CONCLUSIONS: Bariatric surgery was associated with reduced risks of gestational diabetes and excessive fetal growth, shorter gestation, an increased risk of small-for-gestational-age infants, and possibly increased mortality.

  • 17.
    Lagerqvist, Bo
    et al.
    Dept Med Sci, Cardiol Sect, Uppsala Univ, Uppsala, Sweden; Uppsala Clin Res Ctr, Uppsala Univ, Uppsala, Sweden.
    Fröbert, Ole
    Örebro University Hospital. Department of Cardiology.
    Olivecrona, Goran K.
    Department of Coronary Heart Disease, Skåne University Hospital, Lund, Sweden; Clinical Sciences Section, Lund University, Lund, Sweden.
    Gudnason, Thorarinn
    Dept Cardiol, Reykjavik, Landspitali Univ Hosp, Reykjavik, Iceland; Cardiovasc Res Ctr, Landspitali Univ Hosp, Reykjavik, Iceland.
    Maeng, Michael
    Dept Cardiol, Aarhus Univ Hosp, Aarhus, Denmark.
    Alstrom, Patrik
    Dept Cardiol, Södersjukhuset, Karolinska Inst, Stockholm, Sweden.
    Andersson, Jonas
    Dept Cardiol, Umeå Univ Hosp, Umeå, Sweden.
    Calais, Fredrik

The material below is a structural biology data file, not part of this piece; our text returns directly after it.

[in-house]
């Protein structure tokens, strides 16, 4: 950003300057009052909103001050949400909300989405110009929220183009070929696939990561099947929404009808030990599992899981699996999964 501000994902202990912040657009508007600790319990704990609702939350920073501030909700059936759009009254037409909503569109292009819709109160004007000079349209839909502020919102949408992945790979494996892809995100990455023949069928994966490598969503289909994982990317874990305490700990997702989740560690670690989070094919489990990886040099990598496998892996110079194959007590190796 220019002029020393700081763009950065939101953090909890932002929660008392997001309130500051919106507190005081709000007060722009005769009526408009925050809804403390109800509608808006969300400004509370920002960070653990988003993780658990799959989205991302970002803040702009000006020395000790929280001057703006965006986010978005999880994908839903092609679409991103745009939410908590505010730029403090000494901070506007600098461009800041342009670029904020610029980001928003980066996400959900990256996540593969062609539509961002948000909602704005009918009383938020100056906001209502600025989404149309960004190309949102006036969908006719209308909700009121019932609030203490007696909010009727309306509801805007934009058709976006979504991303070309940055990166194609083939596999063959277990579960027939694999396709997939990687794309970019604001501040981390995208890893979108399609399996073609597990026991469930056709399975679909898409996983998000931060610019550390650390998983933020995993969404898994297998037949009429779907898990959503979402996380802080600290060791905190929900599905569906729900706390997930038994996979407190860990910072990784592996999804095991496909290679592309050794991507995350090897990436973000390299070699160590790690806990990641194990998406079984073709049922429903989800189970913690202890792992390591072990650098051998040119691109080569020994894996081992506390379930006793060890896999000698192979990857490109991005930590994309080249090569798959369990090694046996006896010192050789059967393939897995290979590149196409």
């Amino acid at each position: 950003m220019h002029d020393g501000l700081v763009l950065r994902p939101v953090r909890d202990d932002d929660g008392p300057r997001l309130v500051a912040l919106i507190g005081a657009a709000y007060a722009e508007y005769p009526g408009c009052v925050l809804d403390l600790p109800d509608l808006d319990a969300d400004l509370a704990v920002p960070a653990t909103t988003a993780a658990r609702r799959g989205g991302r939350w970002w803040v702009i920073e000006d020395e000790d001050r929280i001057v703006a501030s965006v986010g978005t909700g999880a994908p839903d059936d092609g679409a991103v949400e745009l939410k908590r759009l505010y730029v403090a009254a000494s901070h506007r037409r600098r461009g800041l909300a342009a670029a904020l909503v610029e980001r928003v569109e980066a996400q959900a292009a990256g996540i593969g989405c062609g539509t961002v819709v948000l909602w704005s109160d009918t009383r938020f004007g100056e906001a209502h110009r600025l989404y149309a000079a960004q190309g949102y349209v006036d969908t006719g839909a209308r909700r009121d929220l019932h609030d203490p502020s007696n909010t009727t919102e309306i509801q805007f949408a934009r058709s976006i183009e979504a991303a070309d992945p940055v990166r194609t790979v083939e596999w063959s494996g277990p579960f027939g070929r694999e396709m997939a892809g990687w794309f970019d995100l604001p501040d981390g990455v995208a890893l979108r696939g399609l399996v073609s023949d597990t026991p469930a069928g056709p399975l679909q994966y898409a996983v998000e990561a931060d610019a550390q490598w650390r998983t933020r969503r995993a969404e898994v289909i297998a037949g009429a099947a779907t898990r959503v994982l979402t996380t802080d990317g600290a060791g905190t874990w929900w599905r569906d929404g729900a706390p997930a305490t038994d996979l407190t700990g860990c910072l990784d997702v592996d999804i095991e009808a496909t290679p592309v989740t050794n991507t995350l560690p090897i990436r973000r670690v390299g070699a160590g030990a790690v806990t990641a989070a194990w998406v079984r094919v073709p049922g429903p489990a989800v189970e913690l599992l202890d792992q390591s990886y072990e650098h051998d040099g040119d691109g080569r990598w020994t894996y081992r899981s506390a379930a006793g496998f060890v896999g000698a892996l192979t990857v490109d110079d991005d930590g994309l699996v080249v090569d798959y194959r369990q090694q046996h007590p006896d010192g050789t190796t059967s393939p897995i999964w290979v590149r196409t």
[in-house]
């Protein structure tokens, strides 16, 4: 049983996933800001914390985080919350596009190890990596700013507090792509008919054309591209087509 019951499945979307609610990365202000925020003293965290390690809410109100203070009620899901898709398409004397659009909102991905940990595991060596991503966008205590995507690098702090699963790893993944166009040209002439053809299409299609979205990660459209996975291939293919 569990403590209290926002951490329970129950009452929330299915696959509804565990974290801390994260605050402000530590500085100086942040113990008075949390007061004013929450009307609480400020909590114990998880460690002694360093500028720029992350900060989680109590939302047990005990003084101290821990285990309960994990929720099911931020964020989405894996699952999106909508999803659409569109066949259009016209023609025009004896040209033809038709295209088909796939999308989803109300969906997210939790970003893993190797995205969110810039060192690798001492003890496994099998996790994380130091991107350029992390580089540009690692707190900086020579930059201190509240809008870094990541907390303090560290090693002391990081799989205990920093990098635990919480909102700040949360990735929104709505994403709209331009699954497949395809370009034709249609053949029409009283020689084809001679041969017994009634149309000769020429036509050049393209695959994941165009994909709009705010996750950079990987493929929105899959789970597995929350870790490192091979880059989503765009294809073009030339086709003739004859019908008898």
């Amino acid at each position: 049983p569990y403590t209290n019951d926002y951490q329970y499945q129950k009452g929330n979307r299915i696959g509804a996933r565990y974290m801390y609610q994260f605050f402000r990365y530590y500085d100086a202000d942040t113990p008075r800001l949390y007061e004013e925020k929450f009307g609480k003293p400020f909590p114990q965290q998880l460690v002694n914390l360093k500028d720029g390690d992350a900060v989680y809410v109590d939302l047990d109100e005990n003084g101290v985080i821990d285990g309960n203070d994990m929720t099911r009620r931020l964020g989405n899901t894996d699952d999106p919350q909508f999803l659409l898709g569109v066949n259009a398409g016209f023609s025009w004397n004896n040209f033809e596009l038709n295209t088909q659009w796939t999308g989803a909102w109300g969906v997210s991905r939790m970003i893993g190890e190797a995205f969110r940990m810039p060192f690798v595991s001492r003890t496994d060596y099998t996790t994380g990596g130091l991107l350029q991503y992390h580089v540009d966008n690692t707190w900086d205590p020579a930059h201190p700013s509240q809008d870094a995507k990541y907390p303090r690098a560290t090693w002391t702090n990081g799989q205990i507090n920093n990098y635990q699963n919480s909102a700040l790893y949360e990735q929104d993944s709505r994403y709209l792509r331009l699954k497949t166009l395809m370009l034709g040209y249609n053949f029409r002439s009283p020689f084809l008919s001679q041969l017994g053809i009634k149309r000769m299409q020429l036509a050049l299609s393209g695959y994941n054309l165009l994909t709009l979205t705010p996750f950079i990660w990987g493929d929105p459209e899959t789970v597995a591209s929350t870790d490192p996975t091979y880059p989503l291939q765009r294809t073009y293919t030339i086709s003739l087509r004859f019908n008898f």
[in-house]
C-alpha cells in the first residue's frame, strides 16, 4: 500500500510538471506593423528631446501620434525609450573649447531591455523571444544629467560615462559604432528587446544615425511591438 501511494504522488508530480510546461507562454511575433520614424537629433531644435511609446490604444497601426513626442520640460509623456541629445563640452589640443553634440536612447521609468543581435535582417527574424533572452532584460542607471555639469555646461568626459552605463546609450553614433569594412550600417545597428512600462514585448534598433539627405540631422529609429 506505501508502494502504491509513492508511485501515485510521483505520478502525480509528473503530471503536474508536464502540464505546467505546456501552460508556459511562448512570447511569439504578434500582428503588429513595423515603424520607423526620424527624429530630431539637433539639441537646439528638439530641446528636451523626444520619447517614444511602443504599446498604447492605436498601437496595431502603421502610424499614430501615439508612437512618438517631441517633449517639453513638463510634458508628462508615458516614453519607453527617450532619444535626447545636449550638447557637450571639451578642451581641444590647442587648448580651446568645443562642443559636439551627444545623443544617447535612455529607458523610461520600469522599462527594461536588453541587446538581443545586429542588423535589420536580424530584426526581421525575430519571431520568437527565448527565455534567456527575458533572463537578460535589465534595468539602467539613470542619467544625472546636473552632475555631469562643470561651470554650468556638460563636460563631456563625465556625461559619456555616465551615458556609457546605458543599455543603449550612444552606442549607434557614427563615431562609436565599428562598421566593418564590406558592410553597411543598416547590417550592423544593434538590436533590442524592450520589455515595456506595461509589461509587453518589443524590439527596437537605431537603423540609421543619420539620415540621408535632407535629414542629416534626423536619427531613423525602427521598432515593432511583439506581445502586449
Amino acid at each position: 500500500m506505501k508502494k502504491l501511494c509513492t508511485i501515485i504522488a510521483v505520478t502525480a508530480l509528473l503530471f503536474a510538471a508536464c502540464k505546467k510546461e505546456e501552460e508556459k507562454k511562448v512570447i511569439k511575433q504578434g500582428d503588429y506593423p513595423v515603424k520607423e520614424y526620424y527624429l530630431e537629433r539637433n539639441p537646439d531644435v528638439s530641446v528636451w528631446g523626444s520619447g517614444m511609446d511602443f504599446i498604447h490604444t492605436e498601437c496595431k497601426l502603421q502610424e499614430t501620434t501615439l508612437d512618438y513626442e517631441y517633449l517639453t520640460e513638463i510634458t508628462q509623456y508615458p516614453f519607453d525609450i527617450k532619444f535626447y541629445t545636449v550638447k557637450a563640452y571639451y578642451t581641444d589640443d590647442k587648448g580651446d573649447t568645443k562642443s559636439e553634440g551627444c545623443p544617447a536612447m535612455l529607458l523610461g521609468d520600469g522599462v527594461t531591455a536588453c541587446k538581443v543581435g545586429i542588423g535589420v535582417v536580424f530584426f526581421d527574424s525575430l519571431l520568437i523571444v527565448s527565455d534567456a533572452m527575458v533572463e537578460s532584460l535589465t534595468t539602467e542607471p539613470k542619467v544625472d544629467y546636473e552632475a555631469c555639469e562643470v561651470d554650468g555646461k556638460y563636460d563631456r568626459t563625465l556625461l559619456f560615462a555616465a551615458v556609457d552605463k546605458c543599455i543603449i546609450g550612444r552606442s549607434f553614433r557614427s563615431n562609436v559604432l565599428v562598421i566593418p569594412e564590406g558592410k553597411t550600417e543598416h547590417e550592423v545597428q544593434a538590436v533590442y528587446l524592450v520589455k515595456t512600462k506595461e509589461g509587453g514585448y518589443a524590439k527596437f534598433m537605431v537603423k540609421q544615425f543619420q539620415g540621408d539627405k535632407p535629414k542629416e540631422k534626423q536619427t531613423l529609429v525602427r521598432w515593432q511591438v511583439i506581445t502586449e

Dept Cardiol, Örebro University Hospital, Örebro, Sweden.
    Carlsson, Jorg
    Cardiol Sect, Kalmar Cty Hosp, Kalmar, Sweden; Linnaeus Univ, Kalmar, Sweden.
    Collste, Olov
    Dept Cardiol, Södersjukhuset, Karolinska Inst, Stockholm, Sweden.
    Gotberg, Matthias
    Department of Coronary Heart Disease, Skåne University Hospital, Lund, Sweden; Clinical Sciences Section, Lund University, Lund, Sweden.
    Hardhammar, Peter
    Dept Cardiol, Halmstad Cty Hosp, Halmstad, Sweden.
    Ioanes, Dan
    Dept Cardiol, Sahlgrenska Univ Hosp, Gothenburg, Sweden.
    Kallryd, Anders
    Department of Coronary Heart Disease, Skåne University Hospital, Lund, Sweden; Clinical Sciences Section, Lund University, Lund, Sweden.
    Linder, Rickard
    Dept Cardiol, Karolinska Inst, Stockholm, Sweden.
    Lundin, Anders
    Odenstedt, Jacob
    Dept Cardiol, Sahlgrens Univ Hosp, Gothenburg, Sweden.
    Omerovic, Elmir